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Gaslighting at work: Lessons from a victim’s story

Think you’re not a gaslighter’s target? Think again.

Frustrated office worker
Frustrated office worker

Although more commonly known for its role in personal relationships, gaslighting at work is a real thing — and it’s a form of workplace harassment and bullying. 

But it often happens so slowly, insidiously, and inconspicuously, the victim never notices until it’s too late. It’s like the boiling frog fable — being slowly boiled alive. 

What is gaslighting?

According to Stephanie A. Sarkis Ph.D., gaslighting is a tactic where someone makes the victim question their reality, usually with the purpose of gaining power. 

Gaslighters are not typical bullies who make your life miserable by harassing you outright. Instead, gaslighters make you undermine your own judgment, eroding your self-esteem over time.

Some of them may manipulate you by telling lies that shake your confidence. But expert ones do this so subtly — not even resorting to unkind words — you’ll never dare to think they’re mistreating you.

Anyone can be a victim

Recently, my friend Avi* confided in me about a gaslighting experience she had a few months ago. I balked. Why didn’t she tell me earlier? (Answer: She was ashamed and wasn’t ready to relive the hurt.)

She had experienced a very subtle form of gaslighting at work — the work of a master gaslighter. She didn’t even know what gaslighting was (never heard of the term!) and she found it unbelievable that someone would want to manipulate her. 

If you’re not ambitious, you’re not getting in the way of anyone’s success, so you would never get dragged into office politics, right? WRONG. 

From your perspective, you may be no threat, but people capable of gaslighting are a whole different species. You won’t know what they’re thinking.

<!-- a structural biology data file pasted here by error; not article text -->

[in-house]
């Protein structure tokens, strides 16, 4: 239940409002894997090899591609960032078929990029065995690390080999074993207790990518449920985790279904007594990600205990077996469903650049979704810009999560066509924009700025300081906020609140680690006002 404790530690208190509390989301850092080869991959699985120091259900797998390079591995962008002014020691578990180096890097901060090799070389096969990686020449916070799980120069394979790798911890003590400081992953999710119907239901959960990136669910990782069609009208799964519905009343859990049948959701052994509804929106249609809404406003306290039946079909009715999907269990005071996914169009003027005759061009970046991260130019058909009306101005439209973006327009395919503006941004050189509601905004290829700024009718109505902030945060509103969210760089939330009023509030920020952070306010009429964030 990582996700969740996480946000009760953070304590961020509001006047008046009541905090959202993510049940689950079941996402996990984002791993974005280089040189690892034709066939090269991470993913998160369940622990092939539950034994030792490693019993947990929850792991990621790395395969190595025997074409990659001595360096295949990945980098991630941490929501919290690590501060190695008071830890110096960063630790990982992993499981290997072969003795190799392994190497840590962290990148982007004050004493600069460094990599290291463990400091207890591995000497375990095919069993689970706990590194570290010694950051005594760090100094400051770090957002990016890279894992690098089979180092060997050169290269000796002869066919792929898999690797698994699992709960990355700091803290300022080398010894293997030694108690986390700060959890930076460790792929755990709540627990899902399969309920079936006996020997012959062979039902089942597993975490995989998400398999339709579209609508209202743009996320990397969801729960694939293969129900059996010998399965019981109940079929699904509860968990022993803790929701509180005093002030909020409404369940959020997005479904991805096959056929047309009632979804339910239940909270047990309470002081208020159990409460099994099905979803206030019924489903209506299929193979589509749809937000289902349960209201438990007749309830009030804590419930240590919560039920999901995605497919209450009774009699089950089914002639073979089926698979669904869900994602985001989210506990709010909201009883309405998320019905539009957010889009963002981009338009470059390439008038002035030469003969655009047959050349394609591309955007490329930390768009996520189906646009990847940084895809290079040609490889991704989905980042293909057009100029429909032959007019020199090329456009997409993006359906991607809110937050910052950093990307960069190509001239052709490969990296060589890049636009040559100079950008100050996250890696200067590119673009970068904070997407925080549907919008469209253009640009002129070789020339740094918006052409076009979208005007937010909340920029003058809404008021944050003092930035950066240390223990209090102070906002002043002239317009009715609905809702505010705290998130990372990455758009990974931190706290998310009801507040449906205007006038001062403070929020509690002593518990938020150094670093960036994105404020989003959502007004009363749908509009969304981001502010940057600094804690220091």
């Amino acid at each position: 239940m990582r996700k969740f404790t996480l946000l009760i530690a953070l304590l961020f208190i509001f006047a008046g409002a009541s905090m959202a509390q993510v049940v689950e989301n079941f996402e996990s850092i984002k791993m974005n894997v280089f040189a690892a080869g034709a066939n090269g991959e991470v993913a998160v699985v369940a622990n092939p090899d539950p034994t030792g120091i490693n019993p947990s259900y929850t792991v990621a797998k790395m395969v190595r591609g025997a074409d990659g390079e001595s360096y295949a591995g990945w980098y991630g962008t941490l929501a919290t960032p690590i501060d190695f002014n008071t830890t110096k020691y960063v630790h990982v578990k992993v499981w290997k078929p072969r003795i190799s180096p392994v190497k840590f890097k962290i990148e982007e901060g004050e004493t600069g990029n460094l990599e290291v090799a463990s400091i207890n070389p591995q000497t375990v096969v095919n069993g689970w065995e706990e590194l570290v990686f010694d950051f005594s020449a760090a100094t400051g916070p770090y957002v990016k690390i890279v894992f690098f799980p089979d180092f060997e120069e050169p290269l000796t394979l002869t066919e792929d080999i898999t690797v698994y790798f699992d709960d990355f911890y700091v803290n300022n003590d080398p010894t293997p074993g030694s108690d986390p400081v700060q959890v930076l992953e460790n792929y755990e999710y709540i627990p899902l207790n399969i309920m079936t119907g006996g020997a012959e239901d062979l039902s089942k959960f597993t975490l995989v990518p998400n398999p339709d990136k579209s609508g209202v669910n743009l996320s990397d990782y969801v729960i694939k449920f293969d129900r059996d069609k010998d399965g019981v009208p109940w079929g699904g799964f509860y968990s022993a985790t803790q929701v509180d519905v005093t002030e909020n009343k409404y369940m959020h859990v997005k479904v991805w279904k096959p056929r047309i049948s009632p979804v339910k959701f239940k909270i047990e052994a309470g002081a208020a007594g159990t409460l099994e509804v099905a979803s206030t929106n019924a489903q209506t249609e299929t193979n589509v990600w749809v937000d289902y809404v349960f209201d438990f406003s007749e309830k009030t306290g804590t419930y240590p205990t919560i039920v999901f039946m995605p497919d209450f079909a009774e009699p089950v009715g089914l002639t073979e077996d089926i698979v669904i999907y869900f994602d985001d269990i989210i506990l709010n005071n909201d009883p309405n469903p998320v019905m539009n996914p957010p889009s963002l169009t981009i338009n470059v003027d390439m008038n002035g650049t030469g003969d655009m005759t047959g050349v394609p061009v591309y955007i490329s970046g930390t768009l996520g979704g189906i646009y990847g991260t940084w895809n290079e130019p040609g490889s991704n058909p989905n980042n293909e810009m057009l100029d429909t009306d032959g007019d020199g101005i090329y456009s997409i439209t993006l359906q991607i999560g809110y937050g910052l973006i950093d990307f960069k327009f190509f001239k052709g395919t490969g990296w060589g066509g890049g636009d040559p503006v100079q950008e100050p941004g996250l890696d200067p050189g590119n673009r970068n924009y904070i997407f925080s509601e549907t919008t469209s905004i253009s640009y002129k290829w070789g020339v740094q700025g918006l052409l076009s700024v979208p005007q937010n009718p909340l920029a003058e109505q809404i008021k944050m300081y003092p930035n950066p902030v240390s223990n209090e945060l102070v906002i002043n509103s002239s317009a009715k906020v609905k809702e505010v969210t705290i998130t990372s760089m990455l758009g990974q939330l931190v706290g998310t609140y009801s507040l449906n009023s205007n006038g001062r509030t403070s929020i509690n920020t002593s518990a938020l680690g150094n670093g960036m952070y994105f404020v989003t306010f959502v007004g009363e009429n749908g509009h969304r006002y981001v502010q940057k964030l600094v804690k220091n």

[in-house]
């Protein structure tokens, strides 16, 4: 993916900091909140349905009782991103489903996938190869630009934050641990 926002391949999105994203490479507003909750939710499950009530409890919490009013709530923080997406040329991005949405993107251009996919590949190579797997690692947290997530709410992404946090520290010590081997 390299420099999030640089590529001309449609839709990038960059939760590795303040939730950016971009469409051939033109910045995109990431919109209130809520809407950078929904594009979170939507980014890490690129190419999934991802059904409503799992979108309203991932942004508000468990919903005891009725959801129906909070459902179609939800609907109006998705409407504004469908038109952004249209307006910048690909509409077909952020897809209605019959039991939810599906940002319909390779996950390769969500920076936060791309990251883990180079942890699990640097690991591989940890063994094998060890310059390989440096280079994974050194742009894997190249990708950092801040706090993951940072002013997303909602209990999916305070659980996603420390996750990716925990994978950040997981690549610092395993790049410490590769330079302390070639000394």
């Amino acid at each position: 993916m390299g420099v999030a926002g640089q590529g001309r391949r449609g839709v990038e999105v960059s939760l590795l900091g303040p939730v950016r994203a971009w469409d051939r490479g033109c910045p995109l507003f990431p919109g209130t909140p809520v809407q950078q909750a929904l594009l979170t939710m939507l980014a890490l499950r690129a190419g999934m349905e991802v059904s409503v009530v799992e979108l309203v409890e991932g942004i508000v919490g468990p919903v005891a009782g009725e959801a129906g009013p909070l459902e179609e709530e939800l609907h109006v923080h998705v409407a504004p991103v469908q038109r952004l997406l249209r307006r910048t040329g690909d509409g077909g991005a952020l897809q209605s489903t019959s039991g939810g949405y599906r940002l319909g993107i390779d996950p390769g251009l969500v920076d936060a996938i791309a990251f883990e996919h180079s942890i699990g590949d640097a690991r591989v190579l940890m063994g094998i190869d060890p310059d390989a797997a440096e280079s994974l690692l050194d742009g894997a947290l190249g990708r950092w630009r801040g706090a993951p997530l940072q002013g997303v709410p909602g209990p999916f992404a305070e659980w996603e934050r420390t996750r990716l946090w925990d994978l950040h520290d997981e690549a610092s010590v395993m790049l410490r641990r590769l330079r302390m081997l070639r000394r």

They use your inherent self-doubt to bring you down

It started when Brea*, a new hire of the same rank as Avi — but with better qualification and relevant experience at a larger company — joined the organization. Although clearly ambitious, Brea made lots of friends. Everybody seemed to love her.

But when alone with Avi, Brea liked to flaunt her experience, question Avi’s work, and make snide comments like “Wow, how can you not look at this metric? It’s like, super important.” 

Although leading a small team, Avi’s job was relatively new to her, so the stage was already primed with a little self-doubt. But soon, she found herself doubting her abilities more than ever, and her confidence hit rock-bottom.

When you’re being gaslighted, your thought process might go like this: If everybody likes her, then the problem must be me. Maybe I’m really incompetent. After all, she is better qualified and liked by everyone. Why would she need to step on me to get ahead?

They align others against you and thrive on your isolation

When Avi went on maternity leave, Brea covered her duties. But when Avi returned, she found that Brea had no intention to let Avi go back to leading her team. 

Even when their boss explicitly put both of them in charge, Brea went ahead to arrange meetings with Avi’s team without informing her — even holding one at a place she knew Avi takes her lunch every single day. Needless to say, it was extremely awkward for Avi. Avi felt small and humiliated, but didn’t dare confide in anyone.

When you’ve been isolated by a gaslighter, it’s easy to fall into the trap of keeping quiet, because you may be afraid that others might blame it on your own incompetence and turn against you instead.

How can you protect yourself?

Gaslighting is a mind game, so much of what you can do about it is in the mind, too.

If you see yourself mirrored in parts of Avi’s story, take heart. Recognizing the situation you’re in is the first and most important step.

Surround yourself with people who love you (we’re not just talking about coworkers), and remind yourself often of what you’re good at. This will protect you against any self-doubt that gaslighters are trying to instill in you.

Where possible, only use written means of communications with a potential gaslighter, so you have tangible proof to refer to in times of doubt. If you really need to have a face-to-face discussion, having another (preferably trusted) coworker sit in can help save your sanity.

So how did it turn out for Avi?

Eventually, she got out of the situation when another coworker fell prey to some of Brea’s antics. They started exchanging notes, and once she knew what Brea was up to, the spell was broken — it just doesn’t have a hold on her anymore.

* Names changed for privacy

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